Perhaps the most remarkable dissociation between female and male features related to attractiveness, revealed by the present study’s Fourier approach, is between the two faces in Fig 11. These show graphic representations of the spatial frequencies that correlate positively with the stimuli’s normative attractiveness ratings (collected independently of the present eye-tracking study and only with Norwegian raters). A striking difference between the two genders’ images is that they show very different, little overlapping, SF components. Moreover, these SF components impressively overlap with the SF bands most relevant for forced choices, derived from the present eye-tracking study (Fig 3). For the male face (Fig 11, right panel), the attractiveness-correlated SF provide only a coarse visual resolution of the face, which however clearly conveys the depth or volumetric aspect of the head and face, with its overall size, extent of the face contour (the jaw and chin), and skull’s bone structure. These three-dimensional aspects of the male’s whole face or skull structure may be important in judging overall proportions. In contrast, the female face’s (in Fig 11, left panel) attractiveness-correlated SFs, not only show little overlap with the male’s, but they suggest that female attractiveness may be judged more on information carried by higher spatial frequencies. These may reveal local information about the surface of the face and of specific features at a level of detail that is optimal also for the task of individual person recognition and the communication of emotional signals.
In particular, internal features of the female face like the brow ridge, eyes, mouth, as well as the lower part of the face contour or chin, and their immediately surrounding facial surface regions, are clearly visible in the left panel image. We surmise that the high resolution of the above traits allows a more precise evaluation of the arrangements, spatial relations, or distance ratios between these features (e.g., the inter-ocular distance). There are several suggestions in the literature on facial beauty (also from anthropology, odontology, and aesthetic medical surgery) that our sense of face attractiveness may seek a “golden ratio” between facial traits like the eyes and mouth/teeth and the general proportions of the face ([95] but see [96]). We surmise that at HSF resolutions, information is optimal for spotting the presence of skin blemishes and the smoothness surface skin (i.e., cues of age or poor health) as well as details of the eye region affording the registering of subtle differences in eyelids’ and orbital region shape. If smooth skin is crucial for attractiveness in female faces and these properties of surface skin are best represented in high spatial frequencies, then amplitudes of higher frequencies should correlate with attractiveness ratings, since these frequencies make visible these aspects. We also note that the irises’ colors as well as the size of the pupils seem clearly delineated at such resolution. Instead, the colors of the irises would be smeared at LSF and, interestingly, previous research suggests that eye color may be more relevant when judging female than male faces for attractiveness [13]. Similarly, the highly mobile pupils may be particularly important for signaling social agreeableness, interest and attraction [8, 97]. We note that our behavioral and gaze results in the main experiment seem consistent with this ideas.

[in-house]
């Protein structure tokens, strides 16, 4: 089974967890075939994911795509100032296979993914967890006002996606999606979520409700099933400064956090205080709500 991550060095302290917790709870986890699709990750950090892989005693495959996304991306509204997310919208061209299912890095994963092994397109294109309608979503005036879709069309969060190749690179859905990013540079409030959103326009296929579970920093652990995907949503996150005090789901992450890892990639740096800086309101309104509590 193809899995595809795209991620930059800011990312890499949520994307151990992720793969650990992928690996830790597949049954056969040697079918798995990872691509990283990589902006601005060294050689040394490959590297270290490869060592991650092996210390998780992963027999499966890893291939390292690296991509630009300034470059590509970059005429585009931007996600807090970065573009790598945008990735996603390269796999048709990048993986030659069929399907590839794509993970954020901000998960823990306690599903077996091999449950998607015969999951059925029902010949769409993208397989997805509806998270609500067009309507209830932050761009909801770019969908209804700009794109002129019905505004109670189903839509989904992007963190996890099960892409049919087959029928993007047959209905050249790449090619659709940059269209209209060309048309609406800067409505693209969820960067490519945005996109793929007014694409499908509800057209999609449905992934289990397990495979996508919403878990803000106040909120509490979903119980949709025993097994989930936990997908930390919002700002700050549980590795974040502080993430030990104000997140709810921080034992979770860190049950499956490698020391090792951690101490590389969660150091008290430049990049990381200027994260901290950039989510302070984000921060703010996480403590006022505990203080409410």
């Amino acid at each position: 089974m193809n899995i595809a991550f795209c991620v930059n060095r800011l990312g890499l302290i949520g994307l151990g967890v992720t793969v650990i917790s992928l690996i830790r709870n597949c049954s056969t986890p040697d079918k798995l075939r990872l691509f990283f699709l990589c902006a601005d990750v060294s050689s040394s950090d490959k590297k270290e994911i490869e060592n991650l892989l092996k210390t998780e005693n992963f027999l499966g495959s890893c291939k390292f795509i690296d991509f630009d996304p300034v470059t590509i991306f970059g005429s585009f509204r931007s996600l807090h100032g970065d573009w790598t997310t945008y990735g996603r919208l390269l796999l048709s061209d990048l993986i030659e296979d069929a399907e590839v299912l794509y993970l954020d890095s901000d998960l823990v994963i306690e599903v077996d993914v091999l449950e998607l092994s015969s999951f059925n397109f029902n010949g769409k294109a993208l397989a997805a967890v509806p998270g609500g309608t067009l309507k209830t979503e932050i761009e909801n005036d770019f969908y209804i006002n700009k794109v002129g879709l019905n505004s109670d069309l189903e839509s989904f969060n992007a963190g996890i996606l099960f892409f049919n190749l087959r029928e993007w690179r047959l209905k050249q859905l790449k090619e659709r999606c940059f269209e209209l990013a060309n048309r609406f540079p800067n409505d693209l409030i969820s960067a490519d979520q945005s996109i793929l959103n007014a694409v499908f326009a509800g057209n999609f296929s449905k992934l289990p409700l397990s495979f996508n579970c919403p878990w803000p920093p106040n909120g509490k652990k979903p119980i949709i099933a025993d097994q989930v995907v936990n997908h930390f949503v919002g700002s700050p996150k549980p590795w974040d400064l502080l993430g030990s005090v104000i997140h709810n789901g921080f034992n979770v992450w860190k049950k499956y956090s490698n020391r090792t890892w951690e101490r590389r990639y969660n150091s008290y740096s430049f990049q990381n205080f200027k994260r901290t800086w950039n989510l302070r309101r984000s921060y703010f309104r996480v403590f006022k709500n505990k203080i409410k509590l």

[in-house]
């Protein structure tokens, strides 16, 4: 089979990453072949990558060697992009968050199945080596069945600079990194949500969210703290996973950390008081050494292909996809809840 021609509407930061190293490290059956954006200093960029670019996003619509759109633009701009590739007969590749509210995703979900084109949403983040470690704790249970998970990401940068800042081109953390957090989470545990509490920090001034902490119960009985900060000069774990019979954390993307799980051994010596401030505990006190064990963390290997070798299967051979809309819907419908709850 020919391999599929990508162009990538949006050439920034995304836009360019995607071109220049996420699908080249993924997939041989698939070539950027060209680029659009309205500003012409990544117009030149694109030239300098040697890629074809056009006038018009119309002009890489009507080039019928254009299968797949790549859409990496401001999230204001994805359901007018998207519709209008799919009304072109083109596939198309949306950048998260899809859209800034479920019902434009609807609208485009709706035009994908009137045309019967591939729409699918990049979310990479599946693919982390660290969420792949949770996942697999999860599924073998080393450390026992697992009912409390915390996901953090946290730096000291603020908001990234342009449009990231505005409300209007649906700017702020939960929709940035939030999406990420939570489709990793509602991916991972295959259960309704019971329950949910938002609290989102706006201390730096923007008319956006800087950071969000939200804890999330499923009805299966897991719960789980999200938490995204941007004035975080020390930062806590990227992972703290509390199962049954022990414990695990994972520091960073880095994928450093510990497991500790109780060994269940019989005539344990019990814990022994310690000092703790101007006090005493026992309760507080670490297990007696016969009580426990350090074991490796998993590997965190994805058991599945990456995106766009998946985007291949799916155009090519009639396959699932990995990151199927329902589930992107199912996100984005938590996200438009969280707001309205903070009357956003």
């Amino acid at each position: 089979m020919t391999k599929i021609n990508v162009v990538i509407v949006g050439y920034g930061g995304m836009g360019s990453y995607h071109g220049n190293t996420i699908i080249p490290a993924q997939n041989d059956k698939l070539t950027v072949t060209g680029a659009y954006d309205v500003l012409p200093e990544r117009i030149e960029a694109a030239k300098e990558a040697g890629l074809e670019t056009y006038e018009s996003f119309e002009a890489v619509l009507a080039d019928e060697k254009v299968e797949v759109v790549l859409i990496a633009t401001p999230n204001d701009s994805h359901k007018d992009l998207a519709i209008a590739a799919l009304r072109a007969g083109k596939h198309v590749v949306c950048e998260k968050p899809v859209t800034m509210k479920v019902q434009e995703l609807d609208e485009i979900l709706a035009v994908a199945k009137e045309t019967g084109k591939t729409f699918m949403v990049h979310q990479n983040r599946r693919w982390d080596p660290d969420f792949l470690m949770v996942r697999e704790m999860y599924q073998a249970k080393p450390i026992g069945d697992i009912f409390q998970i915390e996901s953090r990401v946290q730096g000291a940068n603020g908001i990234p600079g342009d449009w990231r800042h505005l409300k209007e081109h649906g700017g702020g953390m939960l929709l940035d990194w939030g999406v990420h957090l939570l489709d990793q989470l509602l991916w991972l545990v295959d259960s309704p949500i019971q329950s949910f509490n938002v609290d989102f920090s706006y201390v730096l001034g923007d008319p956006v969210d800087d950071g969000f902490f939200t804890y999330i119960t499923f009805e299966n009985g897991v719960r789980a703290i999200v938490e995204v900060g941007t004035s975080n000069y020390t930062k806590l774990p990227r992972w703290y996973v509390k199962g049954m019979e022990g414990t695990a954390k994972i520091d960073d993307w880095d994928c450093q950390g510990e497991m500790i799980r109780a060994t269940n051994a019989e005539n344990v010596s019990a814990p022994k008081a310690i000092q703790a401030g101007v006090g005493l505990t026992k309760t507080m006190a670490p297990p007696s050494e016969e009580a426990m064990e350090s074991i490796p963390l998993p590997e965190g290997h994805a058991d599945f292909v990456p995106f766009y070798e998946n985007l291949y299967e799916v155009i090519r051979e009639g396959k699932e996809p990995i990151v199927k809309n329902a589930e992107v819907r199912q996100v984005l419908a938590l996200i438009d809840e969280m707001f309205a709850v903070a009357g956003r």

Moreover, the lower portion of the nose (nostrils) and the fullness of the lips (or vermilions) appear clearly visible within these attractiveness-correlated spatial frequencies and shape imperfections and coloring, luminance contrast between sides of the Cupid’s bow, may be very salient at this high resolution. Thus, female faces’ attractiveness-related SFs may reveal subtle deformations over the face surface, skin, and be related to the soft and malleable elements of the face, instead of its rigid skull structure. These highly mobile parts of the face like the mouth, eyes and eyebrows, all allow the display of subtle affiliative emotions [98], which may also play a key role when judging the attractiveness of an individual, even when just looking at static images [72].